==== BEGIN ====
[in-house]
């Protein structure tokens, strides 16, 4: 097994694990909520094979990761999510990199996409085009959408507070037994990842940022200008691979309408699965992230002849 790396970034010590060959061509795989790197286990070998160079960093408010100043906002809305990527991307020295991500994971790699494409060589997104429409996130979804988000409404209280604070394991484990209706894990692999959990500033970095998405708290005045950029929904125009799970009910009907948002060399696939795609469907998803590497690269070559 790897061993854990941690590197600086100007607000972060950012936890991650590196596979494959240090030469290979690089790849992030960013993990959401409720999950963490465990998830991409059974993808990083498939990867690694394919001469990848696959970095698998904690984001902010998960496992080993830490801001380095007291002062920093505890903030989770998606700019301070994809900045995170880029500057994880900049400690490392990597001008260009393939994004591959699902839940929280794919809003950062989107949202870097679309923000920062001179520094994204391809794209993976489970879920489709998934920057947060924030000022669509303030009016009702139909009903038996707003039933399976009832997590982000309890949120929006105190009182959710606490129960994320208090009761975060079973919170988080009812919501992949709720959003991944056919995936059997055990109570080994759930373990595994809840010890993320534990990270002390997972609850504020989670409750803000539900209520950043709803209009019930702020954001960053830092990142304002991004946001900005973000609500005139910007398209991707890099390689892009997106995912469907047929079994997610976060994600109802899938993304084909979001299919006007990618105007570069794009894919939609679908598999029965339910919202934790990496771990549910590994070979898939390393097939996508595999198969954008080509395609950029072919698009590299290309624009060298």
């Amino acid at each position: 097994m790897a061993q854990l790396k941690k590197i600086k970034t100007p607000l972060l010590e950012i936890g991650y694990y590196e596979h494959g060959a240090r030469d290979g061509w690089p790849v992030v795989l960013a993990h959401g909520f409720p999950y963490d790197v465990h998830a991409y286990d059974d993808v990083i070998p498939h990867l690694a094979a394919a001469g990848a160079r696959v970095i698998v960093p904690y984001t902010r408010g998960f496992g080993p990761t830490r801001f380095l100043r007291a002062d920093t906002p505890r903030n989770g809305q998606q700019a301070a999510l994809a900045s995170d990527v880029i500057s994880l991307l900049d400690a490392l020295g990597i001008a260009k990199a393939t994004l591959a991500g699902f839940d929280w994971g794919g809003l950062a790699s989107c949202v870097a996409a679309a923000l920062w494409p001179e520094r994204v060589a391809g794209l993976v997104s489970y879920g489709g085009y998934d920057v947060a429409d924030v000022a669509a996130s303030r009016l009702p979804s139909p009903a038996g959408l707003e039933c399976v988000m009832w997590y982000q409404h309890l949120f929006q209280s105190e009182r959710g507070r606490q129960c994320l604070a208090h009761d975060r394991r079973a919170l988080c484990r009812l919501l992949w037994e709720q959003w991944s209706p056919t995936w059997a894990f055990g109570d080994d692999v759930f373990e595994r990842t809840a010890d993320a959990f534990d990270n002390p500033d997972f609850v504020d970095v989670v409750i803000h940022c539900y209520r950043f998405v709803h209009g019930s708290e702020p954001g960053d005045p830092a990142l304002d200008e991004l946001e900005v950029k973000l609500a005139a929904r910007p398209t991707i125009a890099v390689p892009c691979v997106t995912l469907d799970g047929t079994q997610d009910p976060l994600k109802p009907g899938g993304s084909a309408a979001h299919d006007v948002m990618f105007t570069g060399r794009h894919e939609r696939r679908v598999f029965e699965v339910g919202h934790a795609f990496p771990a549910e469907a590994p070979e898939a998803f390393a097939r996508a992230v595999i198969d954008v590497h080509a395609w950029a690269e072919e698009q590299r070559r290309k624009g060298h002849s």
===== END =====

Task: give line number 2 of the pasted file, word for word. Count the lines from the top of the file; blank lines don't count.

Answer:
């Protein structure tokens, strides 16, 4: 097994694990909520094979990761999510990199996409085009959408507070037994990842940022200008691979309408699965992230002849 790396970034010590060959061509795989790197286990070998160079960093408010100043906002809305990527991307020295991500994971790699494409060589997104429409996130979804988000409404209280604070394991484990209706894990692999959990500033970095998405708290005045950029929904125009799970009910009907948002060399696939795609469907998803590497690269070559 790897061993854990941690590197600086100007607000972060950012936890991650590196596979494959240090030469290979690089790849992030960013993990959401409720999950963490465990998830991409059974993808990083498939990867690694394919001469990848696959970095698998904690984001902010998960496992080993830490801001380095007291002062920093505890903030989770998606700019301070994809900045995170880029500057994880900049400690490392990597001008260009393939994004591959699902839940929280794919809003950062989107949202870097679309923000920062001179520094994204391809794209993976489970879920489709998934920057947060924030000022669509303030009016009702139909009903038996707003039933399976009832997590982000309890949120929006105190009182959710606490129960994320208090009761975060079973919170988080009812919501992949709720959003991944056919995936059997055990109570080994759930373990595994809840010890993320534990990270002390997972609850504020989670409750803000539900209520950043709803209009019930702020954001960053830092990142304002991004946001900005973000609500005139910007398209991707890099390689892009997106995912469907047929079994997610976060994600109802899938993304084909979001299919006007990618105007570069794009894919939609679908598999029965339910919202934790990496771990549910590994070979898939390393097939996508595999198969954008080509395609950029072919698009590299290309624009060298």